If your students are struggling to connect with their learning, journal writing is an excellent way to make that happen. I saw this firsthand. Because my high school students are constantly bombarded with messages from the media, which they might not recognize or understand, I decided to create a film and writing elective. Once I chose the movies, I came up with journal prompts that would allow students to reflect on each movie and express their thoughts.
Getting to Know My Students
One of the first movies we watch in the class is The Graduate. I lead a discussion about the main character's alienation and how the movie's soundtrack accurately mirrors that feeling. For their journal assignment, I ask students, "What songs would make up the soundtrack to your life? Choose three songs that reflect your life. Attach the lyrics, and explain why these songs reflect who you are and what you experience. Support your analysis and reflection with evidence from the lyrics."
Further reading: How to Create a Curriculum That's Unique to You
This particular assignment is a great way for me to learn more about my students. When Ali, a very shy and quiet student, chose songs from 80s acts like Bon Jovi, Poison, and Guns N' Roses, I knew I had a great conversation starter because I'm also a fan of those bands. Ali and I now have something to talk about, and he was quite impressed that I saw Guns N' Roses open for Aerosmith in 1988. When Alina wrote about enjoying punk bands and songs of rebellion, I was able to get a glimpse into her psyche. I soon learned she was an activist for change who cared deeply about her world.
Connecting with the Films
My students then watch movies that have a coming-of-age theme. Some are from the 1970s (Breaking Away and Saturday Night Fever) and 1980s (Sixteen Candles and The Breakfast Club). My journal prompts for these movies ask students what events mark the coming of age for today's teens and what marked their own coming of age. Students are able to see that their angst isn't much different from teens "back in the day," but they also recognize a great deal has changed. One student wrote: "Unlike the teens in The Breakfast Club, I have to work 30 hours a week to support my family. I guess I came of age when my father was deported, and the responsibility to take care of my family fell on me."
Since many of my students are immigrants and refugees, we also watch Bend it Like Beckham, a movie from 2002 about a Punjabi girl living in London who wants to play soccer. To help my students connect with the characters, I give this journal prompt: "When people immigrate to another country, should they assimilate and adopt the ways of their country, or should they hold on to the traditions and culture of their home country?" With today's political climate, this journal entry allows students to express their feelings in a safe, nonjudgmental way. Many students write about how they have to "straddle two worlds"—their home life/culture and their school life—and I've been told that writing about this dilemma is very therapeutic.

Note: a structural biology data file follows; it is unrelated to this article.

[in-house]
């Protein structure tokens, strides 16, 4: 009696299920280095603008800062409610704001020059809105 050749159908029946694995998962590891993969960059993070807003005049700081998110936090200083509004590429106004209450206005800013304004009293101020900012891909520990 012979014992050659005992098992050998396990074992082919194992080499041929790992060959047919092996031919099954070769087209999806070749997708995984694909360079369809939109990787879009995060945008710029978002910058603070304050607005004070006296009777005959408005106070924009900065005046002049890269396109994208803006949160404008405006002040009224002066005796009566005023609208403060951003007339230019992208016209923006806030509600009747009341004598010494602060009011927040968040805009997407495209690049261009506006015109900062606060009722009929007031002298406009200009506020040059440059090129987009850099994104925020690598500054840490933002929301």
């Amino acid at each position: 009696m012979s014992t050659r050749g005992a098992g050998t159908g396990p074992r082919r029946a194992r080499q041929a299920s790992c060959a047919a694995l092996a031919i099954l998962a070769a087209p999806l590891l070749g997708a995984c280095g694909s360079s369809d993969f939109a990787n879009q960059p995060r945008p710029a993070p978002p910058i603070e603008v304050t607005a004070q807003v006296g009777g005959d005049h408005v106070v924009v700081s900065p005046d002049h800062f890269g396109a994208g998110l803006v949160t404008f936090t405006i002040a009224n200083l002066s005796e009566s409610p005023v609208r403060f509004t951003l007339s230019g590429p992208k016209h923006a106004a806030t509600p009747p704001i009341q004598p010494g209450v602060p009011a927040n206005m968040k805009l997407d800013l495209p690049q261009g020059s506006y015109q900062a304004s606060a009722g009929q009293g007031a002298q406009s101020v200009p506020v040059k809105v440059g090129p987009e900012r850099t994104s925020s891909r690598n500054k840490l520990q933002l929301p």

Sparking Interest in Social Issues
Journal prompts have also led to discussions about important topics, such as gender inequality. Fatal Attraction launched this type of analysis. After Dan, a married lawyer with a small child, has an affair with a career woman named Alex, he wants little to do with her—even when he learns she's pregnant with his child. The entire movie vilifies Alex, the single, working woman, while sanctifying Beth, the stay-at-home wife, and Dan, the "innocent, fun-loving" husband, who's painted as Alex's victim. When I ask my students to journal about the movie, I'm often surprised by their almost-immediate recognition of the movie's attempts to manipulate them and how Dan is almost completely exonerated. Journaling enables students to explore their often-conflicted feelings about gender, relationships, trust, and betrayal. One of my students, Nasrine, later told me that writing about this topic in her journal launched her interest in gender studies, and she went on to major in that field in college.
Planning Your Prompts
Students often reveal deep feelings in personal journals and diaries. Make sure your journal prompts are always based on the book, historical event, etc., that the class is studying. A colleague once asked her students to write about the worst thing that had ever happened to them. She was not equipped or trained to handle some of the responses she received, and many students needed to be referred to our school's social worker.
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Journal writing is a powerful way to get to know your students. It also provides a meaningful opportunity to connect with learning and a chance to explore topics in a safe space. No matter what course you teach, journal writing can help your students form a deeper understanding of subject matter in a way that is truly student-centered.